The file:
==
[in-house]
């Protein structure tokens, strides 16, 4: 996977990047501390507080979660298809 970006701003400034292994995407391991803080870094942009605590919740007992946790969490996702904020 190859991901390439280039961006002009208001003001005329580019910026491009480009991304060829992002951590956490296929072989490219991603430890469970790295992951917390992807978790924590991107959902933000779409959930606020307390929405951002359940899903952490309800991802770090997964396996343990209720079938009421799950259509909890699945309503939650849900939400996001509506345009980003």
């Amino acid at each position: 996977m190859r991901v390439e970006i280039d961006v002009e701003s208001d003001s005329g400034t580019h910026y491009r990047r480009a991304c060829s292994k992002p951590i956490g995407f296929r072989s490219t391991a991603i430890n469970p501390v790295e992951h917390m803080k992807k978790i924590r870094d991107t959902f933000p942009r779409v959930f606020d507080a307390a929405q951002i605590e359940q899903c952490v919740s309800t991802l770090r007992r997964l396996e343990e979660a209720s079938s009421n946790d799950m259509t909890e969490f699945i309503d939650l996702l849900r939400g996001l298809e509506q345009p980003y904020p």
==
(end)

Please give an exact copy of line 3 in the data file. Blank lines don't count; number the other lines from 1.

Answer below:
């Amino acid at each position: 996977m190859r991901v390439e970006i280039d961006v002009e701003s208001d003001s005329g400034t580019h910026y491009r990047r480009a991304c060829s292994k992002p951590i956490g995407f296929r072989s490219t391991a991603i430890n469970p501390v790295e992951h917390m803080k992807k978790i924590r870094d991107t959902f933000p942009r779409v959930f606020d507080a307390a929405q951002i605590e359940q899903c952490v919740s309800t991802l770090r007992r997964l396996e343990e979660a209720s079938s009421n946790d799950m259509t909890e969490f699945i309503d939650l996702l849900r939400g996001l298809e509506q345009p980003y904020p």